Review: Growtac Equal disc brakes

Growtac Equal mechanical disc brake in situ on the front wheel of a bike
Cycle magazine editor Dan Joyce tested out these expensive but very effective mechanical disc brakes from Japanese company Growtac

You may be thinking: I could buy a pair of drop-bar hydraulic disc brakes for that! A set of Shimano 105 or SRAM Rival 1 brakes costs about £550 and includes brake and shift levers, which the Growtac Equals don’t, so it’s a valid point.

Yet these jewel-like callipers are about the same weight as hydraulic ones and the braking performance is equally (pun intended) good.

Mechanical disc brakes don’t have the best reputation, deservedly so for many cheap models. But the ‘mechanical bad, hydraulic good’ idea is simply wrong. I’ve used Avid BB7 mechanical discs for years, mostly the MTN version.

I prefer the firmer lever feel and the fact that the braking force ramps up rapidly; I don’t want more lever movement for more subtly graduated braking.

These Growtac Equals are similar to BB7s in that they’re single-moving-piston callipers with independently adjustable pads. They’re short-pull brakes, like the BB7 Road, so are primarily for drop-bar bikes.

With the right levers, however, you could use them on an XC or trail mountain bike. There’s a lot of scope to adjust the brake leverage at the calliper. You can set them to come on hard.

As well as testing them in North Yorkshire, I used them on a cycling trip in Spain, which involved long and high-speed descents. There was no noticeable brake fade, and a sudden rainstorm only made them noisy rather than ineffective – unlike the rim brakes of a clubmate, which failed to stop him entirely at a downhill roundabout.

Growtac Equal mechanical disc brakes in place on the rear wheel

The Equals have required minimal attention over the three-month test period but did take a while to set up right initially because of the adjustability on offer. They come with two sets of cable outers: normal and compressionless.

The idea is to use normal outer under the bar tape, where there are tighter-radius bends, and compressionless thereafter. You join the two with a metal connector like a ferrule that’s open at both ends. You then wrap electrical tape around the connector, which looks a bit bodged.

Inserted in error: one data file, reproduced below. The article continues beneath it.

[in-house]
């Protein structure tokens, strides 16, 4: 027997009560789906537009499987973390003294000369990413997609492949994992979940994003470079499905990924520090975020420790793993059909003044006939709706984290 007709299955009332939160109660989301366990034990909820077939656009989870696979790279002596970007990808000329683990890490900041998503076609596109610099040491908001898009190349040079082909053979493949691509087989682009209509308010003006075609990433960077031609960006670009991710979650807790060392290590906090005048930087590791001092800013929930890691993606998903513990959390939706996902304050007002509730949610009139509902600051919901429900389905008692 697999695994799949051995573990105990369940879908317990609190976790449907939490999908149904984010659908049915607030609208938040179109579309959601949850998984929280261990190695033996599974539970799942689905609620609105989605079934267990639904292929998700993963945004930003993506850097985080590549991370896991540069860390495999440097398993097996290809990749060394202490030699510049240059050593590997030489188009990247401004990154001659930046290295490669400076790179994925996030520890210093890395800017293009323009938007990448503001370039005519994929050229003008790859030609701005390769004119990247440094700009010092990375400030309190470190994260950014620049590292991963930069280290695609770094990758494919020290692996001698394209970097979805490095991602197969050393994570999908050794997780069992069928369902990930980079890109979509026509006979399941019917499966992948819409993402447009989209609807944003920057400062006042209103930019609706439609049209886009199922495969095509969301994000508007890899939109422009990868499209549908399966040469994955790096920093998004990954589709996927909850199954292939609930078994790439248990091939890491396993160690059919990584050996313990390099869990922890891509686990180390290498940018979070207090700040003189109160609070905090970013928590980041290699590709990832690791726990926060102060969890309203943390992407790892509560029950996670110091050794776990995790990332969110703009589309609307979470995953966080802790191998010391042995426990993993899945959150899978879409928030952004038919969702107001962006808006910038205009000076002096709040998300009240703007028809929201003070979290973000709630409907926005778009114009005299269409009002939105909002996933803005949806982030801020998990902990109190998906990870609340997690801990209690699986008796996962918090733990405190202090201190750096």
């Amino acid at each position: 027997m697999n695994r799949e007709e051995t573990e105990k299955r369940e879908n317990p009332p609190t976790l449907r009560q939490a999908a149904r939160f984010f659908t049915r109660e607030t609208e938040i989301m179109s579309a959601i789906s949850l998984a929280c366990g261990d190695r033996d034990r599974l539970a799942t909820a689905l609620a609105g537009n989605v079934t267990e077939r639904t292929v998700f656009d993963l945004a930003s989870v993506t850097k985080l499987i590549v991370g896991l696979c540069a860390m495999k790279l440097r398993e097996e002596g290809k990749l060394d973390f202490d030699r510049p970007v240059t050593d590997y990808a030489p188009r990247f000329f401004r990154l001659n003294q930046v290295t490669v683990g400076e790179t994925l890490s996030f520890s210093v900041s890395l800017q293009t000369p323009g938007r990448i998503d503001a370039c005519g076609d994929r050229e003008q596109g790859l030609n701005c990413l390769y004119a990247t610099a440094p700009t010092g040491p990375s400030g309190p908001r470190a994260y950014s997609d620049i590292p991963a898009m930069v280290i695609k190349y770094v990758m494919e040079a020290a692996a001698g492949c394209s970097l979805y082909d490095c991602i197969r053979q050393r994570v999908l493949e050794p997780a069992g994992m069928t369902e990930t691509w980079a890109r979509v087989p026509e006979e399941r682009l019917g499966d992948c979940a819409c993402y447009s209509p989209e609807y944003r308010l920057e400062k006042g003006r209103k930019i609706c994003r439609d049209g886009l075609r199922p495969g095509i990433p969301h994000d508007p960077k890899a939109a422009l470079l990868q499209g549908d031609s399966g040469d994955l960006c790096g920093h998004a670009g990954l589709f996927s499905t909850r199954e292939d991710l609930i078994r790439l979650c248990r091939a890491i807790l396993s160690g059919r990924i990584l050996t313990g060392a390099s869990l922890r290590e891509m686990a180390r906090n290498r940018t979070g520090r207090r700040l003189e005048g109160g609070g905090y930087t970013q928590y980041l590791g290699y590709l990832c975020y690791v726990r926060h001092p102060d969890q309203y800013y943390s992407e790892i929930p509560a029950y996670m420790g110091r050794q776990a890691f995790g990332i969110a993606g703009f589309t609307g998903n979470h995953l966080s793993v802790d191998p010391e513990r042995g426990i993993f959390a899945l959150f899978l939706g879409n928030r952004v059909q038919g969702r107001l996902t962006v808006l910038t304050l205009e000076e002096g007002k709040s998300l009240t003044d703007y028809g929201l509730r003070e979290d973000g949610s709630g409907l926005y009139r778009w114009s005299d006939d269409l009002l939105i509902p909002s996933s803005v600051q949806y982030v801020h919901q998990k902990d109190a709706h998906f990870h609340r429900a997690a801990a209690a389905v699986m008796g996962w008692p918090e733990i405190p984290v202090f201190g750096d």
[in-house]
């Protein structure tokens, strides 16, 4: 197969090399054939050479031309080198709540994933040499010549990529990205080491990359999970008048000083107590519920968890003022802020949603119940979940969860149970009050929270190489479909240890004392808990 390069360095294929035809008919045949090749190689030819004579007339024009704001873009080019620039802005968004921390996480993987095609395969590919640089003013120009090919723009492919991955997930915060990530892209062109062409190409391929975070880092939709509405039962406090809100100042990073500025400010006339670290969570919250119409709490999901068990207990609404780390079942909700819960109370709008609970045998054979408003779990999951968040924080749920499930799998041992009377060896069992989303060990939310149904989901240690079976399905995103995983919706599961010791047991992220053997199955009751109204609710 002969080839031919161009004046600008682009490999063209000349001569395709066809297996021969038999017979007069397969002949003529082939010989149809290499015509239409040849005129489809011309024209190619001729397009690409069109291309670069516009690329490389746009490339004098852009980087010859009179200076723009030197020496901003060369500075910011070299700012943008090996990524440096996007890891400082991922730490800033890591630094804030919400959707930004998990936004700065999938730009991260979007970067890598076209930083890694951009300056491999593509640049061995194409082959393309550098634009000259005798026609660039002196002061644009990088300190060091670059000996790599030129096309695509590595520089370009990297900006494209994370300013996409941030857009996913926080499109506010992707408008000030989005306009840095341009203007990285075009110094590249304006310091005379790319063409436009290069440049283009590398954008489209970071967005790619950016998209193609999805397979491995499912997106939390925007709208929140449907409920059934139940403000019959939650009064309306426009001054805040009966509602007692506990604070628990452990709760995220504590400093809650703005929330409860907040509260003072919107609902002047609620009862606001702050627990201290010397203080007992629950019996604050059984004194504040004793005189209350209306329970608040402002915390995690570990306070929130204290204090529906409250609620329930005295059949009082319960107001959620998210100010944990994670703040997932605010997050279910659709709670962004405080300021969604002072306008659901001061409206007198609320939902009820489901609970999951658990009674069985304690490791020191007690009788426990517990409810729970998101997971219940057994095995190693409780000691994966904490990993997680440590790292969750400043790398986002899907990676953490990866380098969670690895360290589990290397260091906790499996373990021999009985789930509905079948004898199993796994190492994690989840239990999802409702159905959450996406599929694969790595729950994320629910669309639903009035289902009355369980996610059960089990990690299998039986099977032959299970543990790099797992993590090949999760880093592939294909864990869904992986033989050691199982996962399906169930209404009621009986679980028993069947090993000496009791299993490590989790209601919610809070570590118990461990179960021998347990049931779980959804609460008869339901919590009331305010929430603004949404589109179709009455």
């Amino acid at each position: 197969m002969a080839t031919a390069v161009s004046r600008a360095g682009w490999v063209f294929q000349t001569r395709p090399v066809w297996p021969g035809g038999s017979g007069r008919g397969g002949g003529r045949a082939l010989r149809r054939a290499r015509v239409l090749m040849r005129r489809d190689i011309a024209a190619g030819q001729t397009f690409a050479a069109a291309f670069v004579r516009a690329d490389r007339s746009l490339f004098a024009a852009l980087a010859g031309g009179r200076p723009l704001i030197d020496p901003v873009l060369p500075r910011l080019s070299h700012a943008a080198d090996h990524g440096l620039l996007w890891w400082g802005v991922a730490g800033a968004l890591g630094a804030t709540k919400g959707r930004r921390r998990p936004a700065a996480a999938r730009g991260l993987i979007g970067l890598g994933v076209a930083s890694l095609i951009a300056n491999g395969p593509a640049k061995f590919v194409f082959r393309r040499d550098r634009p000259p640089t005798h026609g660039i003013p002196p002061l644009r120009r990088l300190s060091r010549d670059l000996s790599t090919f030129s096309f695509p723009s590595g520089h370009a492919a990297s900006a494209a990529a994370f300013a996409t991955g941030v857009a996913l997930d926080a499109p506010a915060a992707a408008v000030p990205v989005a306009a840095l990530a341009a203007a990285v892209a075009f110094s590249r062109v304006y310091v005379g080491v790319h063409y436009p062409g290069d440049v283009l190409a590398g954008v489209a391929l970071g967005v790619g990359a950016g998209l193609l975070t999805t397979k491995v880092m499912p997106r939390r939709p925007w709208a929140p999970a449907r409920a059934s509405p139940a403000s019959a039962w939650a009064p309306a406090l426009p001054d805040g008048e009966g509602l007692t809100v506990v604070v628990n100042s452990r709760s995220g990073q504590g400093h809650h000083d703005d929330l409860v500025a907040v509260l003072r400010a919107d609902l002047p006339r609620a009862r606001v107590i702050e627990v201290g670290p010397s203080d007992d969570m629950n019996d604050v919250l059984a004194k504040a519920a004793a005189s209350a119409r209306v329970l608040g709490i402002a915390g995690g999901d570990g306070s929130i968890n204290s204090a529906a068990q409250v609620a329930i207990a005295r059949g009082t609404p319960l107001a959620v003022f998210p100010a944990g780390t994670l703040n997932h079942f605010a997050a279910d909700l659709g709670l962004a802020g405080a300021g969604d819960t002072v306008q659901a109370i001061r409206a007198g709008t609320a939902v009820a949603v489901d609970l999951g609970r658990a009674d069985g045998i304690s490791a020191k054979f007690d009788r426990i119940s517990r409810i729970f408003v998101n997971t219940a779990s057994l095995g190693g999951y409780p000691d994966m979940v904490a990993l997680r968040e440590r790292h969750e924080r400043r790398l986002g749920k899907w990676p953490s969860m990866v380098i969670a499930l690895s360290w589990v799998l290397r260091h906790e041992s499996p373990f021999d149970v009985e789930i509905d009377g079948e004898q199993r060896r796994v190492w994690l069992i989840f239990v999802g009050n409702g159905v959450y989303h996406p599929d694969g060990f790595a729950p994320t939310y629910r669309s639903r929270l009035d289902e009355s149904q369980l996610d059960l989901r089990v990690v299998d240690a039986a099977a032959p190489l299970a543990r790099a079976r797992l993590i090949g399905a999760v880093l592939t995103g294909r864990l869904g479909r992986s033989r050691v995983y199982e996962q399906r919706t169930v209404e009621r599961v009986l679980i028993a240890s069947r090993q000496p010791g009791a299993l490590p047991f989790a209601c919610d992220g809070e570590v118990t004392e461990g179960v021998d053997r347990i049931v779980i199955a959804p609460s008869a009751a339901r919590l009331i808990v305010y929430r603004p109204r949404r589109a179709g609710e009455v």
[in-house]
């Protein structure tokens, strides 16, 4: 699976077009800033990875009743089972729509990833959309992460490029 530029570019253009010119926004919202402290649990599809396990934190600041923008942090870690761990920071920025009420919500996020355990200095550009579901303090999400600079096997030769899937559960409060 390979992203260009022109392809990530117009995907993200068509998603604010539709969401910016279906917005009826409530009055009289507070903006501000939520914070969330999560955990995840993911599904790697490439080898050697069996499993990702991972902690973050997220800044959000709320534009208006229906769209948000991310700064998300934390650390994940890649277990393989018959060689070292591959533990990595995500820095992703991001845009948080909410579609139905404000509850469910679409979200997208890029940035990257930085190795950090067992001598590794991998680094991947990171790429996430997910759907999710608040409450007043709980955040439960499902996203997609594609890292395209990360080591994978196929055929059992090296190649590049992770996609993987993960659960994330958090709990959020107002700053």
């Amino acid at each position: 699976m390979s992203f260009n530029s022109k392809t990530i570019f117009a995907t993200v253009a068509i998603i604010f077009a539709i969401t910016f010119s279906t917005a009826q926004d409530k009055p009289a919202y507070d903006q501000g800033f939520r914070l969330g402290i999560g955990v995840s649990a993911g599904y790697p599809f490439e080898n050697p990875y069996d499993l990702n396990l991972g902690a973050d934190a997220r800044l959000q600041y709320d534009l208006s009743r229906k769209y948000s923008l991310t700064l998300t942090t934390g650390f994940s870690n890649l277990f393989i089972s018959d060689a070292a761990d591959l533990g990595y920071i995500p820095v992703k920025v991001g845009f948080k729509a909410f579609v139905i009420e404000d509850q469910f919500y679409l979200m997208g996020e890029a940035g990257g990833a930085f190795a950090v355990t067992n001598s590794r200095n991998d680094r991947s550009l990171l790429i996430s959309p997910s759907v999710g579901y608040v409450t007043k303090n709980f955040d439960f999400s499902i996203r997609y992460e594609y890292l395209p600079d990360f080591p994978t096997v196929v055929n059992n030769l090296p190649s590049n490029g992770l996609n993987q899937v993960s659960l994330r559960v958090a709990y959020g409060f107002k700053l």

I was only able to use (mostly) compressionless outer for the rear brake. For the front, I used ordinary outer throughout because (long story) I was using post-mount callipers on adapters rather than flat-mount callipers. The cable run from fork to calliper was accordingly awkward.

Braking was good nevertheless; it’s the rear brake that benefits more from compressionless outer due to longer distance to the calliper. The Equal comes in various colours, plus a flat-mount option (£339/pair).


Short-pull mechanical disc brakes that are as good, overall, as any drop-bar hydraulics I’ve tried. They’re more than twice the price of Avid BB7 Road brakes and aren’t twice as good – but they are better. There’s more scope to finesse the brake feel, and the callipers are lighter and more compact.

Other options

Paul Klamper (post mount) £515/pair

Paul Klamper (post mount) disc brakes

More expensive and heavier (211g/calliper) but reputedly even more powerful. Available for short-pull, long-pull and Campagnolo levers. Flat-mount options, too.

Avid BB7 Road S £150/pair

Avid Bb7 Road S disc brake

I prefer BB7 MTN callipers with long-pull road levers (e.g. Tektro RL520) but for standard drop-bar levers these still work well. IS/post mount only. 190g/calliper.

First published in Cycle magazine, August/September 2023 issue. All information correct at time of publishing.

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Tech spec

Price: £379/pair.
Weight: 136g/calliper.
Available from: Velo Duo.

Pros & cons

+ Powerful, rub-free braking
+ Lightweight
– Expensive